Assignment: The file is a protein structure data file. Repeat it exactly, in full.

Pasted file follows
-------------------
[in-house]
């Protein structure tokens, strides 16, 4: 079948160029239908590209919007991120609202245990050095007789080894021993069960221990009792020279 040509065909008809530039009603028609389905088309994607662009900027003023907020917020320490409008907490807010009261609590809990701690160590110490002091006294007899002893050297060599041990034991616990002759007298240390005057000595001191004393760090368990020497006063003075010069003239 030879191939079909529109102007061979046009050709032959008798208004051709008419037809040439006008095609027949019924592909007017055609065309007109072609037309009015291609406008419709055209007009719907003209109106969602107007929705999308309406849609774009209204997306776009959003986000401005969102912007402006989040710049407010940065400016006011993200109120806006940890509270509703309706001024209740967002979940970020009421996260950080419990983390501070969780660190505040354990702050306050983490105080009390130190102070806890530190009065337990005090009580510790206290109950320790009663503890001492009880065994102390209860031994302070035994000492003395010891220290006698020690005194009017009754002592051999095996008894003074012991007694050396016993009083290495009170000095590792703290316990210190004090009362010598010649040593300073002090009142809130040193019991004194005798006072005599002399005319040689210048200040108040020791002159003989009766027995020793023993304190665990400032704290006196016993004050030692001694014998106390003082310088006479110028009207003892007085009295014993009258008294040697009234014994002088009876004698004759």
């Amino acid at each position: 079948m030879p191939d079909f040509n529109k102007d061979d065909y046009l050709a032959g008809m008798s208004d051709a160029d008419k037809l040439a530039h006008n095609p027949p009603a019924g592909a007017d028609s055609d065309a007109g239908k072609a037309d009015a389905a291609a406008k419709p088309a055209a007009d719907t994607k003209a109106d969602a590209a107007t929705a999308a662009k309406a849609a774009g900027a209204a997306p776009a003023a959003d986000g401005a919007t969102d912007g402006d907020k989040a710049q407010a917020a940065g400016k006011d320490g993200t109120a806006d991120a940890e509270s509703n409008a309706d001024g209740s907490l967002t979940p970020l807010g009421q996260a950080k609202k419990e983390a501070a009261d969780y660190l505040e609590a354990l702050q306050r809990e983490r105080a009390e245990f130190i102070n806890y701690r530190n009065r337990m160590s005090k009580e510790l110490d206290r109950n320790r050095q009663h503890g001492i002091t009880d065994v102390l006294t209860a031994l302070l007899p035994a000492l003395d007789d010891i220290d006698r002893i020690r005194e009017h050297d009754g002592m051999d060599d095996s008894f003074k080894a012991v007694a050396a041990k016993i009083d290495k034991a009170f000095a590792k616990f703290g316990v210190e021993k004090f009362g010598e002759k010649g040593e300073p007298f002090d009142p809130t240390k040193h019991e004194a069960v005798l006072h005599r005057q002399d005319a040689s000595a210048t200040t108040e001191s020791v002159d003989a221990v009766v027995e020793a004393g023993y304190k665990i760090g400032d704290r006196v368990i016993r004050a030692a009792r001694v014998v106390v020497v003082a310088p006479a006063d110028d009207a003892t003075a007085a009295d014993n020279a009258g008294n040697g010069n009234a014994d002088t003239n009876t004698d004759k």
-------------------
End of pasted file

[in-house]
């Protein structure tokens, strides 16, 4: 079948160029239908590209919007991120609202245990050095007789080894021993069960221990009792020279 040509065909008809530039009603028609389905088309994607662009900027003023907020917020320490409008907490807010009261609590809990701690160590110490002091006294007899002893050297060599041990034991616990002759007298240390005057000595001191004393760090368990020497006063003075010069003239 030879191939079909529109102007061979046009050709032959008798208004051709008419037809040439006008095609027949019924592909007017055609065309007109072609037309009015291609406008419709055209007009719907003209109106969602107007929705999308309406849609774009209204997306776009959003986000401005969102912007402006989040710049407010940065400016006011993200109120806006940890509270509703309706001024209740967002979940970020009421996260950080419990983390501070969780660190505040354990702050306050983490105080009390130190102070806890530190009065337990005090009580510790206290109950320790009663503890001492009880065994102390209860031994302070035994000492003395010891220290006698020690005194009017009754002592051999095996008894003074012991007694050396016993009083290495009170000095590792703290316990210190004090009362010598010649040593300073002090009142809130040193019991004194005798006072005599002399005319040689210048200040108040020791002159003989009766027995020793023993304190665990400032704290006196016993004050030692001694014998106390003082310088006479110028009207003892007085009295014993009258008294040697009234014994002088009876004698004759």
């Amino acid at each position: 079948m030879p191939d079909f040509n529109k102007d061979d065909y046009l050709a032959g008809m008798s208004d051709a160029d008419k037809l040439a530039h006008n095609p027949p009603a019924g592909a007017d028609s055609d065309a007109g239908k072609a037309d009015a389905a291609a406008k419709p088309a055209a007009d719907t994607k003209a109106d969602a590209a107007t929705a999308a662009k309406a849609a774009g900027a209204a997306p776009a003023a959003d986000g401005a919007t969102d912007g402006d907020k989040a710049q407010a917020a940065g400016k006011d320490g993200t109120a806006d991120a940890e509270s509703n409008a309706d001024g209740s907490l967002t979940p970020l807010g009421q996260a950080k609202k419990e983390a501070a009261d969780y660190l505040e609590a354990l702050q306050r809990e983490r105080a009390e245990f130190i102070n806890y701690r530190n009065r337990m160590s005090k009580e510790l110490d206290r109950n320790r050095q009663h503890g001492i002091t009880d065994v102390l006294t209860a031994l302070l007899p035994a000492l003395d007789d010891i220290d006698r002893i020690r005194e009017h050297d009754g002592m051999d060599d095996s008894f003074k080894a012991v007694a050396a041990k016993i009083d290495k034991a009170f000095a590792k616990f703290g316990v210190e021993k004090f009362g010598e002759k010649g040593e300073p007298f002090d009142p809130t240390k040193h019991e004194a069960v005798l006072h005599r005057q002399d005319a040689s000595a210048t200040t108040e001191s020791v002159d003989a221990v009766v027995e020793a004393g023993y304190k665990i760090g400032d704290r006196v368990i016993r004050a030692a009792r001694v014998v106390v020497v003082a310088p006479a006063d110028d009207a003892t003075a007085a009295d014993n020279a009258g008294n040697g010069n009234a014994d002088t003239n009876t004698d004759k």